It is best to go outside from 12:30 am (AWST) onwards (although around 4 am would be best) and look towards The Pointers below The Southern Cross is the radiant point for the shower. There is a Full Moon during the peak night, so some of the fainter meteors won’t be viewable.
Things to Look at This Month:
Messier 46 is an unusual open star cluster in that it appears to have a planetary nebula (NGC2438) embedded in it. The cluster is about 40 light-years across and located some 5,500 light-years away from Earth. There are an estimated 500 stars in the cluster, and most are around 300 million years old — very young for stars. While the planetary nebula appears to lie within M46, it is most likely unrelated to the cluster as it doesn’t share the cluster’s radial velocity. The star of this planetary nebula is a white dwarf with the surface temperature of about 74,700°C which makes it’s one of the hottest stars known to us.
The Orion Nebula:
The Orion Nebula is a diffuse nebula situated north of Orion’s Belt (In the southern hemisphere) in the constellation of Orion. It is one of the brightest nebulae in our skies and is visible to the naked eye. Messier 42, as it’s also called, is located at a distance of 1,344 light-years away from our Solar System and is estimated to be 24 light-years across. The nebula has revealed much about the process of how stars and planetary systems are formed from collapsing clouds of gas and dust.
Eta Carinae and the Carina Nebula:
Variable brightness and Colour, Eta Carinae is one of the most remarkable stars in the heavens. When we say “Eta Carinae” we refer to the star itself which for Perth is a circumpolar star (We see the star all year round) and not the nebula.
Eta Carinae is 100 times the Sun’s mass and 4 million times brighter, those this brightness has been unstable with the star being recorded over the past 300 years between magnitude -0.8 which is as bright as Canopus and +7.9. It’s a star that’s sometimes in the news as it’s expected to become a supernova within the next 1 million years and will be a spectacular sight when it occurs, being visible by day and possibly bright enough to read by at night.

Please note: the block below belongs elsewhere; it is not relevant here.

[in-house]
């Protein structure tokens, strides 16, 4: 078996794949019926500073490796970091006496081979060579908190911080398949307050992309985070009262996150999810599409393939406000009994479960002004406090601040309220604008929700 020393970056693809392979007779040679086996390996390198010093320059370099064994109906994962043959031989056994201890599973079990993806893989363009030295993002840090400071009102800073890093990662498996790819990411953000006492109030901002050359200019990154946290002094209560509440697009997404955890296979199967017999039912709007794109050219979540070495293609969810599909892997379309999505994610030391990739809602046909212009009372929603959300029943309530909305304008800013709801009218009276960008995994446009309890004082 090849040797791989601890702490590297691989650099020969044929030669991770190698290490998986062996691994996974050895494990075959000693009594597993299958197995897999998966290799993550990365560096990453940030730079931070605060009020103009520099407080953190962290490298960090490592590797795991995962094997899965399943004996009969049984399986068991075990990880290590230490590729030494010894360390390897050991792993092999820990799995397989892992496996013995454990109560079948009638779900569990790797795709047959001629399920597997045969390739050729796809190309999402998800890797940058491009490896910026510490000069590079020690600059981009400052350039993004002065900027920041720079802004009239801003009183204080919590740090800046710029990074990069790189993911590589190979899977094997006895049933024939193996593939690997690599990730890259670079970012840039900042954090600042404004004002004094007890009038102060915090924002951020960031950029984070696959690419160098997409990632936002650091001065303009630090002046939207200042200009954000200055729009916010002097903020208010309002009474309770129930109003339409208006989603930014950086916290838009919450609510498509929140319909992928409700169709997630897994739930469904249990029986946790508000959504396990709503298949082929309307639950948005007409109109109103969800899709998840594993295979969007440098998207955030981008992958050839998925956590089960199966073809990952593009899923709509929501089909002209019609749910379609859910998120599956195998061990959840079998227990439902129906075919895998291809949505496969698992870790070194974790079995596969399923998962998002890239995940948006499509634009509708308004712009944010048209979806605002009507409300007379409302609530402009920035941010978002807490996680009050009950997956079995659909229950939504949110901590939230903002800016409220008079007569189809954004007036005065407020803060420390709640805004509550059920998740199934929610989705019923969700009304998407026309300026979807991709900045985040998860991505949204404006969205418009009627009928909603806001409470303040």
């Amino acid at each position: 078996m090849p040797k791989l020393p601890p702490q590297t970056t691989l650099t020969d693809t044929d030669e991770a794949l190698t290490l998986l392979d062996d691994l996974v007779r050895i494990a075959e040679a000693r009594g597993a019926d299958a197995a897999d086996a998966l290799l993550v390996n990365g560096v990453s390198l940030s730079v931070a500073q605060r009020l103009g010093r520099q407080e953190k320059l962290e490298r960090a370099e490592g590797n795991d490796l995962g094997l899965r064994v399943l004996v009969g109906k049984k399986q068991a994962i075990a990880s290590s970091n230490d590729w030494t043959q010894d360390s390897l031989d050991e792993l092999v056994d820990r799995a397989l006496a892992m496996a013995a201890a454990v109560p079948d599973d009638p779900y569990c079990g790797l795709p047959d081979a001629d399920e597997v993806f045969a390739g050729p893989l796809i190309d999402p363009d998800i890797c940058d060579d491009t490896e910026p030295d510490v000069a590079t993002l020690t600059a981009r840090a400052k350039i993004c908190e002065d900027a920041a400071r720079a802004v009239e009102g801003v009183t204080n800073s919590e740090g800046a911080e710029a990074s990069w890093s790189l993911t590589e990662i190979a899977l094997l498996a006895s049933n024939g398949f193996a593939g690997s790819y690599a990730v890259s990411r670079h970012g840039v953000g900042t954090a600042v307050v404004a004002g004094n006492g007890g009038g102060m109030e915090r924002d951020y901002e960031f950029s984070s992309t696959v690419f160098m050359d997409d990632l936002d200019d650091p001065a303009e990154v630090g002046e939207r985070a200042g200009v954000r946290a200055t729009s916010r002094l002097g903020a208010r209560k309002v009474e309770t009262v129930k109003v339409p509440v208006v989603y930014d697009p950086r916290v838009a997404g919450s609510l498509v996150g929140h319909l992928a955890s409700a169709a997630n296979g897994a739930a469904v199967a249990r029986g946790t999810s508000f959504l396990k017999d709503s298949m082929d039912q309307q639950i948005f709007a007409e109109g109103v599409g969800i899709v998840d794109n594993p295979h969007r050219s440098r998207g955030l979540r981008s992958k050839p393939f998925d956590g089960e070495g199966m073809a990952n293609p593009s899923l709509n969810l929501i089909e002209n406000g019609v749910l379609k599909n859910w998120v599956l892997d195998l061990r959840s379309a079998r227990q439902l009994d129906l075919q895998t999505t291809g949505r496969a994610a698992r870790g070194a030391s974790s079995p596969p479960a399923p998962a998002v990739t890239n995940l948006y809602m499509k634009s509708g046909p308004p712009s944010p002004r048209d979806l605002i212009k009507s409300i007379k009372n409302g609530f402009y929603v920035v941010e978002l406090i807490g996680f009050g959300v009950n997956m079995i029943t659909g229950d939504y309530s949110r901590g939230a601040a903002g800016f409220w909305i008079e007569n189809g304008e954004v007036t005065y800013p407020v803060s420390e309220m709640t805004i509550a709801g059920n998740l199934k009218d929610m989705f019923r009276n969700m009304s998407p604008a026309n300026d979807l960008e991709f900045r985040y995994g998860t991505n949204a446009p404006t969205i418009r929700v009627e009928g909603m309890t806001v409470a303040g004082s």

Eta Carinae is very likely a binary star with the smaller partner orbiting in a highly elliptical orbit of 5.5 years. The Carinae Nebula (NGC 3372), which surrounds Eta Carinae, is a large, bright star-formation region which has produced a number of very massive stars including Eta Carinae. At around 260 light years the Carina Nebula is around 7 times the size of Great Orion Nebula, but due to its greater distance, it only spans twice the width. There are many O-type stars, young (~2 million years), hot and bright that energise the entire Eta Carinae nebulae.
The Tarantula Nebula is an Emission Nebula, found in one of our galaxy’s satellite galaxies, the Large Magellanic Cloud. The nebula is approximately 160,000 light-years away from our Solar System and is 300 light-years across.
An extremely luminous object, the Tarantula Nebula’s luminosity is so great that if it were as close to Earth as the Orion Nebula, the Tarantula Nebula would cast shadows and take up 20% of the horizon.
As one the most active starburst region known in the Local Group of galaxies, the Tarantula Nebula resides on the leading edge of the Large Magellanic Cloud where ram pressure is stripping, and the compression of the interstellar medium likely resulting from this is at a maximum.
47 Tucanae or NGC 104 is the second largest and second brightest globular cluster in Milky Way. The Globular cluster is 16,000 light-years away from us and is located in Constellation Tucana (Named after the Tucan bird) and it’s a naked eye ‘star’ and clearly visible in binoculars as a ‘fuzzy blob’. 47 Tucanae contains at least 1 – 2 million stars and the cluster has a diameter of roughly 120 light-years and the stars are roughly 10 billion years old. The average distance between the stars at the centre is around 10% of a light year or more than 100 times the diameter of our solar system. In February 2017, indirect evidence for a likely intermediate-mass black hole in 47 Tucanae was announced.